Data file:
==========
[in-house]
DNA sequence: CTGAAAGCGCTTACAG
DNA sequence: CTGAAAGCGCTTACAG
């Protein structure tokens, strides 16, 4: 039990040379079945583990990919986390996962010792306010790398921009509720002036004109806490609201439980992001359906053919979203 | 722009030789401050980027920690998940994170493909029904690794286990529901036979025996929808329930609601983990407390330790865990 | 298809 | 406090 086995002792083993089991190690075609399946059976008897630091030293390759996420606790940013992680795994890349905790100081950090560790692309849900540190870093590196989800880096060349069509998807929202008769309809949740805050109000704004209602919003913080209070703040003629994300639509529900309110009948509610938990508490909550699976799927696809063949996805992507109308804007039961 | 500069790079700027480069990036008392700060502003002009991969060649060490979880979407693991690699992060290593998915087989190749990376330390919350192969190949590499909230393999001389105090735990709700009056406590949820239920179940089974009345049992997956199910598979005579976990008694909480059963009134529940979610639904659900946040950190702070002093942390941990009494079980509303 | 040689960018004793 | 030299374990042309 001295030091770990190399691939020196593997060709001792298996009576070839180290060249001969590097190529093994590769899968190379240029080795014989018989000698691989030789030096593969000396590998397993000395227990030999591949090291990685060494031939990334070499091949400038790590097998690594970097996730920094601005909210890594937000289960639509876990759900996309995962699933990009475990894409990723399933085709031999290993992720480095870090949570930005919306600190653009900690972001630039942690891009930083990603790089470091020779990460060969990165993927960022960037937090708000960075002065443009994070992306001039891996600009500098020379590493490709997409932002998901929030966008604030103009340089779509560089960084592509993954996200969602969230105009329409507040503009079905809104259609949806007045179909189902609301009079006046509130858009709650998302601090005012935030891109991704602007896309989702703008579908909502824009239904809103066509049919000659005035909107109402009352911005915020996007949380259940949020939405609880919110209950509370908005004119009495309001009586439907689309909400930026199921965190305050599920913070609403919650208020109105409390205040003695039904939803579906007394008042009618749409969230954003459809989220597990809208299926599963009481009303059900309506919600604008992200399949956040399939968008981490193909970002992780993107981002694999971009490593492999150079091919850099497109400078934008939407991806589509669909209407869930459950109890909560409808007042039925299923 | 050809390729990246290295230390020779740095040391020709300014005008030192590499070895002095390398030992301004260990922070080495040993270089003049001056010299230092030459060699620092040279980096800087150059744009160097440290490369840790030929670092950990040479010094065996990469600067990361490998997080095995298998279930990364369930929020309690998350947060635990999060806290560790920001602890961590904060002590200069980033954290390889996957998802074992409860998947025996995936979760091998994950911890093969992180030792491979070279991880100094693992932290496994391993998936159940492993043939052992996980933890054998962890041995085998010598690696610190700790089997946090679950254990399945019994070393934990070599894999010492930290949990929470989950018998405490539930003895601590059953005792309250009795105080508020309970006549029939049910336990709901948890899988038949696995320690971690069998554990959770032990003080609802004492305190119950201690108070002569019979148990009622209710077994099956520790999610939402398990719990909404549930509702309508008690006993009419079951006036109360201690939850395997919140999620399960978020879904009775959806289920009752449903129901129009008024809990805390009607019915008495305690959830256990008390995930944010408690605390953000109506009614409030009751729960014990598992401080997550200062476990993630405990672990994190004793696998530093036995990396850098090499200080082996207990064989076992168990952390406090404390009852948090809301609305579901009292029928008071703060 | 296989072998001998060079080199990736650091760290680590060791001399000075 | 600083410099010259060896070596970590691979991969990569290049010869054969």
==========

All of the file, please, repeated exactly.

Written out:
[in-house]
DNA sequence: CTGAAAGCGCTTACAG
DNA sequence: CTGAAAGCGCTTACAG
């Protein structure tokens, strides 16, 4: 039990040379079945583990990919986390996962010792306010790398921009509720002036004109806490609201439980992001359906053919979203 | 722009030789401050980027920690998940994170493909029904690794286990529901036979025996929808329930609601983990407390330790865990 | 298809 | 406090 086995002792083993089991190690075609399946059976008897630091030293390759996420606790940013992680795994890349905790100081950090560790692309849900540190870093590196989800880096060349069509998807929202008769309809949740805050109000704004209602919003913080209070703040003629994300639509529900309110009948509610938990508490909550699976799927696809063949996805992507109308804007039961 | 500069790079700027480069990036008392700060502003002009991969060649060490979880979407693991690699992060290593998915087989190749990376330390919350192969190949590499909230393999001389105090735990709700009056406590949820239920179940089974009345049992997956199910598979005579976990008694909480059963009134529940979610639904659900946040950190702070002093942390941990009494079980509303 | 040689960018004793 | 030299374990042309 001295030091770990190399691939020196593997060709001792298996009576070839180290060249001969590097190529093994590769899968190379240029080795014989018989000698691989030789030096593969000396590998397993000395227990030999591949090291990685060494031939990334070499091949400038790590097998690594970097996730920094601005909210890594937000289960639509876990759900996309995962699933990009475990894409990723399933085709031999290993992720480095870090949570930005919306600190653009900690972001630039942690891009930083990603790089470091020779990460060969990165993927960022960037937090708000960075002065443009994070992306001039891996600009500098020379590493490709997409932002998901929030966008604030103009340089779509560089960084592509993954996200969602969230105009329409507040503009079905809104259609949806007045179909189902609301009079006046509130858009709650998302601090005012935030891109991704602007896309989702703008579908909502824009239904809103066509049919000659005035909107109402009352911005915020996007949380259940949020939405609880919110209950509370908005004119009495309001009586439907689309909400930026199921965190305050599920913070609403919650208020109105409390205040003695039904939803579906007394008042009618749409969230954003459809989220597990809208299926599963009481009303059900309506919600604008992200399949956040399939968008981490193909970002992780993107981002694999971009490593492999150079091919850099497109400078934008939407991806589509669909209407869930459950109890909560409808007042039925299923 | 050809390729990246290295230390020779740095040391020709300014005008030192590499070895002095390398030992301004260990922070080495040993270089003049001056010299230092030459060699620092040279980096800087150059744009160097440290490369840790030929670092950990040479010094065996990469600067990361490998997080095995298998279930990364369930929020309690998350947060635990999060806290560790920001602890961590904060002590200069980033954290390889996957998802074992409860998947025996995936979760091998994950911890093969992180030792491979070279991880100094693992932290496994391993998936159940492993043939052992996980933890054998962890041995085998010598690696610190700790089997946090679950254990399945019994070393934990070599894999010492930290949990929470989950018998405490539930003895601590059953005792309250009795105080508020309970006549029939049910336990709901948890899988038949696995320690971690069998554990959770032990003080609802004492305190119950201690108070002569019979148990009622209710077994099956520790999610939402398990719990909404549930509702309508008690006993009419079951006036109360201690939850395997919140999620399960978020879904009775959806289920009752449903129901129009008024809990805390009607019915008495305690959830256990008390995930944010408690605390953000109506009614409030009751729960014990598992401080997550200062476990993630405990672990994190004793696998530093036995990396850098090499200080082996207990064989076992168990952390406090404390009852948090809301609305579901009292029928008071703060 | 296989072998001998060079080199990736650091760290680590060791001399000075 | 600083410099010259060896070596970590691979991969990569290049010869054969």